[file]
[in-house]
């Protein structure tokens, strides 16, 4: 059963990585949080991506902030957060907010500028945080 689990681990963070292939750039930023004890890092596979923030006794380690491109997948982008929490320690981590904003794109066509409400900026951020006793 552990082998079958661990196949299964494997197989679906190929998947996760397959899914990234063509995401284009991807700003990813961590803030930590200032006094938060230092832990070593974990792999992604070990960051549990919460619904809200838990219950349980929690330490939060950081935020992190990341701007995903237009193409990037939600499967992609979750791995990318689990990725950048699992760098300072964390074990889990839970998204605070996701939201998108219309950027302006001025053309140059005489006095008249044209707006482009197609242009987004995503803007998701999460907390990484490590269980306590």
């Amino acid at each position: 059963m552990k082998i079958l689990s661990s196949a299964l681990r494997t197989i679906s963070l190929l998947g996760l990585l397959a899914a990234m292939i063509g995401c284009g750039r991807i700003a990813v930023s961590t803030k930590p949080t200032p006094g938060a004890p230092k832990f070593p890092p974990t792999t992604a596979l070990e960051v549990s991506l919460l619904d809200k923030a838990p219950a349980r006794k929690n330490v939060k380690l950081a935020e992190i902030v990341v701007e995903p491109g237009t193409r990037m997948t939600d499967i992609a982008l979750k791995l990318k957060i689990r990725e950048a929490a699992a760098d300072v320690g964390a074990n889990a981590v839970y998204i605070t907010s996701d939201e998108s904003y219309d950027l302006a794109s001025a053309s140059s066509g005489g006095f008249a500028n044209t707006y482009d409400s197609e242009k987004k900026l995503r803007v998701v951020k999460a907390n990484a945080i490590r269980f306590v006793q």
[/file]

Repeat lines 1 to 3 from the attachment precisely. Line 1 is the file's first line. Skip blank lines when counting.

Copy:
[in-house]
């Protein structure tokens, strides 16, 4: 059963990585949080991506902030957060907010500028945080 689990681990963070292939750039930023004890890092596979923030006794380690491109997948982008929490320690981590904003794109066509409400900026951020006793 552990082998079958661990196949299964494997197989679906190929998947996760397959899914990234063509995401284009991807700003990813961590803030930590200032006094938060230092832990070593974990792999992604070990960051549990919460619904809200838990219950349980929690330490939060950081935020992190990341701007995903237009193409990037939600499967992609979750791995990318689990990725950048699992760098300072964390074990889990839970998204605070996701939201998108219309950027302006001025053309140059005489006095008249044209707006482009197609242009987004995503803007998701999460907390990484490590269980306590």
């Amino acid at each position: 059963m552990k082998i079958l689990s661990s196949a299964l681990r494997t197989i679906s963070l190929l998947g996760l990585l397959a899914a990234m292939i063509g995401c284009g750039r991807i700003a990813v930023s961590t803030k930590p949080t200032p006094g938060a004890p230092k832990f070593p890092p974990t792999t992604a596979l070990e960051v549990s991506l919460l619904d809200k923030a838990p219950a349980r006794k929690n330490v939060k380690l950081a935020e992190i902030v990341v701007e995903p491109g237009t193409r990037m997948t939600d499967i992609a982008l979750k791995l990318k957060i689990r990725e950048a929490a699992a760098d300072v320690g964390a074990n889990a981590v839970y998204i605070t907010s996701d939201e998108s904003y219309d950027l302006a794109s001025a053309s140059s066509g005489g006095f008249a500028n044209t707006y482009d409400s197609e242009k987004k900026l995503r803007v998701v951020k999460a907390n990484a945080i490590r269980f306590v006793q």